Shramana (devanāgarī: श्रमणा śramaṇā) refers to a non-Vedic movement parallel to Vedic Hinduism in ancient India. The Shramana tradition gave rise to Jainism, Buddhism, Yoga, and was responsible for concepts such as nirvāṇa, samsara, and mokṣa.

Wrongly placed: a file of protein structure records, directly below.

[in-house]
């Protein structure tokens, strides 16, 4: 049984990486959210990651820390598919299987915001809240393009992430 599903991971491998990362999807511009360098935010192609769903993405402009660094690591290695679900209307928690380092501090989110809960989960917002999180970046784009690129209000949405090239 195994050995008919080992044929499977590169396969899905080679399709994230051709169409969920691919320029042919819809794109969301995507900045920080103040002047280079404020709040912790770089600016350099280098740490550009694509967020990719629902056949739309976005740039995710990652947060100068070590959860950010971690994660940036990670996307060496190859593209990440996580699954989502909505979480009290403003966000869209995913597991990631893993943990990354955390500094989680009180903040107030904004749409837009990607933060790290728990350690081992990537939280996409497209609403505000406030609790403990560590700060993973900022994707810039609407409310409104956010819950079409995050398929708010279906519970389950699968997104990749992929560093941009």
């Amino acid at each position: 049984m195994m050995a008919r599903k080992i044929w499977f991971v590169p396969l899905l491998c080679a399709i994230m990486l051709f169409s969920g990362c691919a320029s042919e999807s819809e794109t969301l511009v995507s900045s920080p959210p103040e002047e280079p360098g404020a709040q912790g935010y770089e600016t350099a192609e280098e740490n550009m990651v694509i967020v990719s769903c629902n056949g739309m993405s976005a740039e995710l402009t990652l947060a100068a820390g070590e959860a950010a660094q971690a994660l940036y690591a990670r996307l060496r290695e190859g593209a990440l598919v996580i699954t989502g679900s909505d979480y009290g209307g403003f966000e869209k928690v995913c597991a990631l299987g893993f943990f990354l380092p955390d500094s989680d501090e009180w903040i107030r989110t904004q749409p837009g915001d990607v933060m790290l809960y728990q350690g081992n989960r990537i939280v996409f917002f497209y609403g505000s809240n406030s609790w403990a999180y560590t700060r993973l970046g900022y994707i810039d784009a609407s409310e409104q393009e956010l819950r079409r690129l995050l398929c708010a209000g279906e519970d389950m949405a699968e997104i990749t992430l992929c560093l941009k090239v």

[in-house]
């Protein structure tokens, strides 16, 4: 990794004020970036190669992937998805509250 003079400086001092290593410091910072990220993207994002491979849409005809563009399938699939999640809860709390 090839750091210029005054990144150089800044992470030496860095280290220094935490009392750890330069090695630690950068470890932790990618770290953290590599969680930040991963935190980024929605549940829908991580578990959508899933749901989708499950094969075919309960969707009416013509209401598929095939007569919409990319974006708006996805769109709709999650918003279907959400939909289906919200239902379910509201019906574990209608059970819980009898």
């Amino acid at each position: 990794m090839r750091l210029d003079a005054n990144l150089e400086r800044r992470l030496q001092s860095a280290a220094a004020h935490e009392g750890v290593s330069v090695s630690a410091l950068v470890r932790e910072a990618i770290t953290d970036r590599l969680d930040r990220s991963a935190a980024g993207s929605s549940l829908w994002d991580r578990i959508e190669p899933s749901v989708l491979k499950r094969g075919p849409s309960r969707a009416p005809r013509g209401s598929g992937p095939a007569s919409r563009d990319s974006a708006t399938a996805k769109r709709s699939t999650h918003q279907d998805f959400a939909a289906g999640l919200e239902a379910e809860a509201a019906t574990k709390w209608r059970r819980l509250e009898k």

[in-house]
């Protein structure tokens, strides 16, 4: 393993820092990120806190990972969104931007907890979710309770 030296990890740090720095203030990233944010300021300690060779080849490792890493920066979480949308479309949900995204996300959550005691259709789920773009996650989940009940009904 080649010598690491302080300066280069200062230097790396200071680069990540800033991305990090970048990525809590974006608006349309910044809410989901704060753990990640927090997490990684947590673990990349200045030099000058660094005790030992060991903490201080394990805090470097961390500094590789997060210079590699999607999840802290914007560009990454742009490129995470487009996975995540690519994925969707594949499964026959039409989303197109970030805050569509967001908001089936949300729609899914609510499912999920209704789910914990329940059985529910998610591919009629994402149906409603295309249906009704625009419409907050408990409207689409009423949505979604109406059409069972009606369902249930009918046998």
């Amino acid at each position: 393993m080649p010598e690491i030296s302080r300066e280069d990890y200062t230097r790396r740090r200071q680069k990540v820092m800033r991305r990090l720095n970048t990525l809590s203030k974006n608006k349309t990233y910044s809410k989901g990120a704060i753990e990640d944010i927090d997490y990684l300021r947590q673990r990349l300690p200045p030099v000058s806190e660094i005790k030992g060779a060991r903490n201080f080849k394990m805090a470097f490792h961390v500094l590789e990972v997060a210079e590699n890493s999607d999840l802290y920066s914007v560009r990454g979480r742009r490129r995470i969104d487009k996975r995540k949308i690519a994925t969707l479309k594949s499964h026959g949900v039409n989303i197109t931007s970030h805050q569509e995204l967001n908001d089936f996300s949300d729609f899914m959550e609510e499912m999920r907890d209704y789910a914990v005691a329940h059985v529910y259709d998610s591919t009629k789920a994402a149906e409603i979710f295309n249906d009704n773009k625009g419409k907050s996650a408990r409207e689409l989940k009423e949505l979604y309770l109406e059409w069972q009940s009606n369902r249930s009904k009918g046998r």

- Gavin Flood and Patrick Olivelle, The Blackwell Companion to Hinduism (Malden: Blackwell, 2003), 273-4. "The second half of the first millennium BCE was the period that created many of the ideological and institutional elements that characterize later Indian religions. The renouncer tradition played a central role during this formative period of Indian religious history....Some of the fundamental values and beliefs that we generally associate with Indian religions in general and Hinduism in particular were in part the creation of the renouncer tradition. These include the two pillars of Indian theologies: samsara - the belief that life in this world is one of suffering and subject to repeated deaths and births (rebirth); moksa/nirvana - the goal of human existence....."